With the custom database, we often see classification percentages as high as 95% for western human stool metagenomic datasets. The percentages are lower in non-western guts, and lower still for mice

Read classification percentages with Kraken2 and a custom Genbank database. We’re best at samples from Western individuals, but much worse at samples from African individuals (Soweto, Agincourt and Tanzania). This is due to biases in our reference databases.

With the high sensitivity of Kraken/Bracken comes a tradeoff in specificity. For example, we’re often shown that a sample contains small proportions of many closely related species. Are all of these actually present in the sample? Likely not. These species probably have closely related genomes, and reads mapping to homologous regions can’t be distinguished between them. When Bracken redistributes reads back down the taxonomy tree, they aggregate at all the similar species. This means it’s sometimes better to work at the genus level, even though most of our reads can be classified down to a species. This problem could be alleviated by manual database curation, but who has time for that?

Are all these Porphyromonadacae actually in your sample? Doubt it.

Also at the Kraken2 GitHub is a pipeline written in Snakemake and that takes advantage of Singularity containerization. This allows you to run metagenomic classification on many samples, process the results and generate informative figures all with a single command! The output is taxonomic classification matrices at each level (species, genus, etc), taxonomic barplots, dimensionality reduction plots, and more. You can also specify groups of samples to test for statistical differences in the populations of microbes.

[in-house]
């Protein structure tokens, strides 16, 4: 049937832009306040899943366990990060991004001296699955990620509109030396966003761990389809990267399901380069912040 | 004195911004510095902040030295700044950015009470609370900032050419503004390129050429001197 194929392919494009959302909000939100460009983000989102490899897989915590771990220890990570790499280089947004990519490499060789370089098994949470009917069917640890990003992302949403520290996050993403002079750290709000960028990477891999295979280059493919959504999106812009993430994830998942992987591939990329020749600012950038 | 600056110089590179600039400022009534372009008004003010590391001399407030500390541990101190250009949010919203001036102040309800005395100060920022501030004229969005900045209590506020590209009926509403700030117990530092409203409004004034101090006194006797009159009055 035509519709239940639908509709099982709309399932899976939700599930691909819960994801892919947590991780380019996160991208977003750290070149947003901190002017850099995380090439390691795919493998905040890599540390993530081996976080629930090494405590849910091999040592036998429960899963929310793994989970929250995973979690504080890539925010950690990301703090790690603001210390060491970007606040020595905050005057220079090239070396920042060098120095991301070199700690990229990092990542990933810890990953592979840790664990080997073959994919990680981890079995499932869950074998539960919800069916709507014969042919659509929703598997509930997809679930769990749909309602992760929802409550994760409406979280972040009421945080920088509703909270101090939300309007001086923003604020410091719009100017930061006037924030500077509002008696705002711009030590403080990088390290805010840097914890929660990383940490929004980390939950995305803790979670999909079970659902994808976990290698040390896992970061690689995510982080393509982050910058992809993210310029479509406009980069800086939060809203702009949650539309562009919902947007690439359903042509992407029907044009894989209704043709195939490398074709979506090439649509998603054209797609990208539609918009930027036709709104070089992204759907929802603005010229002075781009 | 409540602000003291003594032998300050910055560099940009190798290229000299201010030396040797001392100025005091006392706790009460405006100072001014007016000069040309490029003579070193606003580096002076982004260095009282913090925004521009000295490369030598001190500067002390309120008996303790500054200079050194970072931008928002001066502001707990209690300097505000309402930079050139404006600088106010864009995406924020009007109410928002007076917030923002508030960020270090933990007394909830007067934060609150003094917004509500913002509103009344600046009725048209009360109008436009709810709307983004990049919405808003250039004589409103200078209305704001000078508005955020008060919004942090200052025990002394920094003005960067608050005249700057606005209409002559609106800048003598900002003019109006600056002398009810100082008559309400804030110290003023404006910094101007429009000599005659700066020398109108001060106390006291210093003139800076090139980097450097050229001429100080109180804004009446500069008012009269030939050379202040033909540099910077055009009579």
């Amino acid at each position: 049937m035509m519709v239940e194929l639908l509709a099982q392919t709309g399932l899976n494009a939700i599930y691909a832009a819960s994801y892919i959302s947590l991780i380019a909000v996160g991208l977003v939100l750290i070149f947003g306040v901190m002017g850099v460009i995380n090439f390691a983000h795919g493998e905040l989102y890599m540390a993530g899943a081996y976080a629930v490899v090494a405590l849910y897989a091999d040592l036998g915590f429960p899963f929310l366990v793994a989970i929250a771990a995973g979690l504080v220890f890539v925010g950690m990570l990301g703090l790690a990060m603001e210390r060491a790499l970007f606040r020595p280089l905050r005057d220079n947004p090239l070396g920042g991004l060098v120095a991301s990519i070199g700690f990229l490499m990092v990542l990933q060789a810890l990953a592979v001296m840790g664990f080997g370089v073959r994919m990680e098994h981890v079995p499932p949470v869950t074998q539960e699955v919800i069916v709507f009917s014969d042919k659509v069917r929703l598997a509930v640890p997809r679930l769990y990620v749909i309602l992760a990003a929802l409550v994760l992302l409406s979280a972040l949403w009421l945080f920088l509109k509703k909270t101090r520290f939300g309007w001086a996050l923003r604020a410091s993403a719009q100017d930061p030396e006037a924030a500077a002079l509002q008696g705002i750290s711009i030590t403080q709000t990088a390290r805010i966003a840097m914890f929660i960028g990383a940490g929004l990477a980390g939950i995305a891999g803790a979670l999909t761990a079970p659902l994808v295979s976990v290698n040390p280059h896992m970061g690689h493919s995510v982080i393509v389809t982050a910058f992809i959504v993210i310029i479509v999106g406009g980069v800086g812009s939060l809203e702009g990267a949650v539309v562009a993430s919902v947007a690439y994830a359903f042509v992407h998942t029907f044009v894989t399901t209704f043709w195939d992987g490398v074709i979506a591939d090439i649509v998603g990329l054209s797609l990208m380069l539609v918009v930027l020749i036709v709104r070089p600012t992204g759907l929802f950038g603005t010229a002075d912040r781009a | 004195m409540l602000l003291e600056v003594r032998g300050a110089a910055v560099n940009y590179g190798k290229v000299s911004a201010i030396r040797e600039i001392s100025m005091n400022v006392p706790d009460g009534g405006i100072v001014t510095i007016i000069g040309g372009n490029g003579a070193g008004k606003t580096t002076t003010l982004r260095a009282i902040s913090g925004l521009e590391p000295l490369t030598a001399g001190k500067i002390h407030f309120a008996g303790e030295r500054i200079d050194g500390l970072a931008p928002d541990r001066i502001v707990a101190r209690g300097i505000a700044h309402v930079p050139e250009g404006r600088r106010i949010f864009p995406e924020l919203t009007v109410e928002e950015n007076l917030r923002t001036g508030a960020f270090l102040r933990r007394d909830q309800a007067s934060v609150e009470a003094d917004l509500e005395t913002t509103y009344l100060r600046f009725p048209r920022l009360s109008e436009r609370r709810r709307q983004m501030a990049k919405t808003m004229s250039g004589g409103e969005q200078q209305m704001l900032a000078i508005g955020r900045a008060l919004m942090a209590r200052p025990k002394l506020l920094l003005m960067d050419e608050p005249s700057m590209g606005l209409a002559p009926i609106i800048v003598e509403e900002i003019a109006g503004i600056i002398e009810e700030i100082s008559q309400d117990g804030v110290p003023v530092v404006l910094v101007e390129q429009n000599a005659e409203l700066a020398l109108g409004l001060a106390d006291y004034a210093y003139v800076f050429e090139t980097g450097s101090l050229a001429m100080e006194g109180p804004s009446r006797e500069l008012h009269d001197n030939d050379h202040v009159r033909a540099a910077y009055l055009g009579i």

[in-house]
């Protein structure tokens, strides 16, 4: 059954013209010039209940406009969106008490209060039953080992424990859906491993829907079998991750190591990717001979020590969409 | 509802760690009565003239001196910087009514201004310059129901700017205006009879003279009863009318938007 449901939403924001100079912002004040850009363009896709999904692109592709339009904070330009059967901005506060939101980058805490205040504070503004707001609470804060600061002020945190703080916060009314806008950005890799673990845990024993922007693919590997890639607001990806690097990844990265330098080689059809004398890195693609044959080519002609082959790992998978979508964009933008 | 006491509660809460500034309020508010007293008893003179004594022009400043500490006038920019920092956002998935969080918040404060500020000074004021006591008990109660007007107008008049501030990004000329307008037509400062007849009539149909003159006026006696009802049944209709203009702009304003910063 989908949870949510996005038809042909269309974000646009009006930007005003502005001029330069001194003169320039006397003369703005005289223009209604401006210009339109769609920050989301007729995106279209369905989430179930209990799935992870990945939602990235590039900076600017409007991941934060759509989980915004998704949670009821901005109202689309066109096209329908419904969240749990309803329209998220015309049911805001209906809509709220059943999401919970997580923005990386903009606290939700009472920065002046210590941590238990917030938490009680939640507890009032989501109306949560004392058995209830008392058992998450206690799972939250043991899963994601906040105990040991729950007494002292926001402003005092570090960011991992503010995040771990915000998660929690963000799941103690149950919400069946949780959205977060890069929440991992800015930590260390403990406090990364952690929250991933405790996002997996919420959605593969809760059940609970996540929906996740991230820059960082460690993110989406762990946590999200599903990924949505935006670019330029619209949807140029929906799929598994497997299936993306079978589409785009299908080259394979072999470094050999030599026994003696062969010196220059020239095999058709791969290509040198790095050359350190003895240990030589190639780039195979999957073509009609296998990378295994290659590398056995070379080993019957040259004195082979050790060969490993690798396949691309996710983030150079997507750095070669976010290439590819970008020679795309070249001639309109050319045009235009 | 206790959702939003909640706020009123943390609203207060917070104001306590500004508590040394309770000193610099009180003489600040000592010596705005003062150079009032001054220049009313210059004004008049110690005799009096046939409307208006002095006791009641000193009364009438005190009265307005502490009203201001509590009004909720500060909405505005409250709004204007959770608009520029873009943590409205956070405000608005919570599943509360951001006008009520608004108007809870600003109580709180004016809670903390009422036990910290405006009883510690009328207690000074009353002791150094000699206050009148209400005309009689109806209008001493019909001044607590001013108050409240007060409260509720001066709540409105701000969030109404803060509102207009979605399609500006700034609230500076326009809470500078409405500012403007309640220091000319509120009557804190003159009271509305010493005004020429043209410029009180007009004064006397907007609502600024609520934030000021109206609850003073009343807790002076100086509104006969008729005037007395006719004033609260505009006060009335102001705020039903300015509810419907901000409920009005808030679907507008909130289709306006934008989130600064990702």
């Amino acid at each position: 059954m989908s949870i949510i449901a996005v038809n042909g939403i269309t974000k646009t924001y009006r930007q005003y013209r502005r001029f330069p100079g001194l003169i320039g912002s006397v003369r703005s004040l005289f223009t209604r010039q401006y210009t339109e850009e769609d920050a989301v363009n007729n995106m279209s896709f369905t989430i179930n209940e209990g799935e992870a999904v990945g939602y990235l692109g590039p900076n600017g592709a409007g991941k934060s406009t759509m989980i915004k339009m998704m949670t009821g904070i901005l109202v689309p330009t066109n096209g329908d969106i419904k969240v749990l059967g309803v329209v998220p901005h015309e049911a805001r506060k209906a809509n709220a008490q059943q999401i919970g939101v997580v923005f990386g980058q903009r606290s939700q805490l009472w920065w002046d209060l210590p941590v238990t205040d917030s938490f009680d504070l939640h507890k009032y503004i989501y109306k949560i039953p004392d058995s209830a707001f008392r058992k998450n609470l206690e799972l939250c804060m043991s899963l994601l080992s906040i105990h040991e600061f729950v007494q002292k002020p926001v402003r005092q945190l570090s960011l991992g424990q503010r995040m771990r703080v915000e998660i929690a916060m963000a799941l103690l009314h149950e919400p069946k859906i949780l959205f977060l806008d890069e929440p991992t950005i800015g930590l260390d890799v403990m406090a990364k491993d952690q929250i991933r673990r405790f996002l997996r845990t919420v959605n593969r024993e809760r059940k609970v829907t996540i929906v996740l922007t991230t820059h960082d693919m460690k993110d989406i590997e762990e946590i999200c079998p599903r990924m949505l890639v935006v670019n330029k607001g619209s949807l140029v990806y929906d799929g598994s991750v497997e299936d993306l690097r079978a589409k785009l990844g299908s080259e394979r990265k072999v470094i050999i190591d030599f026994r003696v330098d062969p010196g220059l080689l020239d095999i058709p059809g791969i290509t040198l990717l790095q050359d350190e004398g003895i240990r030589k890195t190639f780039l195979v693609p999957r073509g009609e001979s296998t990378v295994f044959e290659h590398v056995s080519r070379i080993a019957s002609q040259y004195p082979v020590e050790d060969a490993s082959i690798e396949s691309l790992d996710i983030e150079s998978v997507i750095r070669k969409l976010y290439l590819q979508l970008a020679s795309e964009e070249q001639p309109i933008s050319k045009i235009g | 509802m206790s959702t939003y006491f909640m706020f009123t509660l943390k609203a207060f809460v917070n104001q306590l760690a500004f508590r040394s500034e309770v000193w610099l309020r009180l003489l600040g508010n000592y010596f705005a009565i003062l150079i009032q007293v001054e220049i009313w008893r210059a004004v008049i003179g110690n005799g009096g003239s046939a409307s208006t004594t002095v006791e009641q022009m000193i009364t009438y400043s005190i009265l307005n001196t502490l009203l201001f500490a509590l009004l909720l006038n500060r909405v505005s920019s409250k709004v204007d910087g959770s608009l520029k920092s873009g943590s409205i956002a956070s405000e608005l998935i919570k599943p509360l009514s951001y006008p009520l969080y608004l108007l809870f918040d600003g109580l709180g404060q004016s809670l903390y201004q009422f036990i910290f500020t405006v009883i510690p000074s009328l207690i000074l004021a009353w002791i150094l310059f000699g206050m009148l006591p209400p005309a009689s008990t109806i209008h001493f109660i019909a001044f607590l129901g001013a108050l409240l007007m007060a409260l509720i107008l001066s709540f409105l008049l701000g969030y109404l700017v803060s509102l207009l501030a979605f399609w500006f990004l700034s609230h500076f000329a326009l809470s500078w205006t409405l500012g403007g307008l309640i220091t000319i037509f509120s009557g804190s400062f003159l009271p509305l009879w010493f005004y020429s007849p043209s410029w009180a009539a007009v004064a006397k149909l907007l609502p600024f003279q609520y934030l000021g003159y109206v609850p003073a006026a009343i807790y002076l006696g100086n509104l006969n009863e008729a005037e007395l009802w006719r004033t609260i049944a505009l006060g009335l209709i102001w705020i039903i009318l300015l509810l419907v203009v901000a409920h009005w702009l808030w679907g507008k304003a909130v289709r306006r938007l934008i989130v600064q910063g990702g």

Taxonomic barplot at the species level of an infant microbiome during the first three months of life, data from Yassour et al. (2018). You can see the characteristic Biffidobacterium in the early samples, as well as some human reads that escaped removal in preprocessing of these data.

 

Principal coordinates analysis plot of microbiome samples from mothers and infants from two families. Adults appear similar to each other, while the infants from two families remain distinct.